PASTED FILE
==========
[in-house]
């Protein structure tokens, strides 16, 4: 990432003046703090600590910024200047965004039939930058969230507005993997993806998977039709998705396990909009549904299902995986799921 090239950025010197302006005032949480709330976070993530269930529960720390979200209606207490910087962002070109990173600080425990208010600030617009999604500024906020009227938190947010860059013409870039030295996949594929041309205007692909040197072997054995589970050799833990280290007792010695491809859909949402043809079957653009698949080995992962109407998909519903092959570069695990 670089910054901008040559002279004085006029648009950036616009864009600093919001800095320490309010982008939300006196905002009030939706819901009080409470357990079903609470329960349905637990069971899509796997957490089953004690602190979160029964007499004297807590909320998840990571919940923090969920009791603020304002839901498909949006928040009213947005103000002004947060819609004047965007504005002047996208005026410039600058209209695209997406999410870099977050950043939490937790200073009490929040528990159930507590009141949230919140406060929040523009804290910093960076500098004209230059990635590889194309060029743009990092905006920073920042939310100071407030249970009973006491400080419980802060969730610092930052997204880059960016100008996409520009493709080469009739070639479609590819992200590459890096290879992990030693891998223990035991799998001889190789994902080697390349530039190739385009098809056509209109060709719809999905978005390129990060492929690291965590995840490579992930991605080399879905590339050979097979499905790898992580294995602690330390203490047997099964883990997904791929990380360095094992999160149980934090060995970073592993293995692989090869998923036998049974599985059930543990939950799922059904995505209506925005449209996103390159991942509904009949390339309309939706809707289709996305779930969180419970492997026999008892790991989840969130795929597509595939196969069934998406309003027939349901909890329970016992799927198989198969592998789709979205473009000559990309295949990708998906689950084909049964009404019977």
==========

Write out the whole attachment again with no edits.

[in-house]
């Protein structure tokens, strides 16, 4: 990432003046703090600590910024200047965004039939930058969230507005993997993806998977039709998705396990909009549904299902995986799921 090239950025010197302006005032949480709330976070993530269930529960720390979200209606207490910087962002070109990173600080425990208010600030617009999604500024906020009227938190947010860059013409870039030295996949594929041309205007692909040197072997054995589970050799833990280290007792010695491809859909949402043809079957653009698949080995992962109407998909519903092959570069695990 670089910054901008040559002279004085006029648009950036616009864009600093919001800095320490309010982008939300006196905002009030939706819901009080409470357990079903609470329960349905637990069971899509796997957490089953004690602190979160029964007499004297807590909320998840990571919940923090969920009791603020304002839901498909949006928040009213947005103000002004947060819609004047965007504005002047996208005026410039600058209209695209997406999410870099977050950043939490937790200073009490929040528990159930507590009141949230919140406060929040523009804290910093960076500098004209230059990635590889194309060029743009990092905006920073920042939310100071407030249970009973006491400080419980802060969730610092930052997204880059960016100008996409520009493709080469009739070639479609590819992200590459890096290879992990030693891998223990035991799998001889190789994902080697390349530039190739385009098809056509209109060709719809999905978005390129990060492929690291965590995840490579992930991605080399879905590339050979097979499905790898992580294995602690330390203490047997099964883990997904791929990380360095094992999160149980934090060995970073592993293995692989090869998923036998049974599985059930543990939950799922059904995505209506925005449209996103390159991942509904009949390339309309939706809707289709996305779930969180419970492997026999008892790991989840969130795929597509595939196969069934998406309003027939349901909890329970016992799927198989198969592998789709979205473009000559990309295949990708998906689950084909049964009404019977």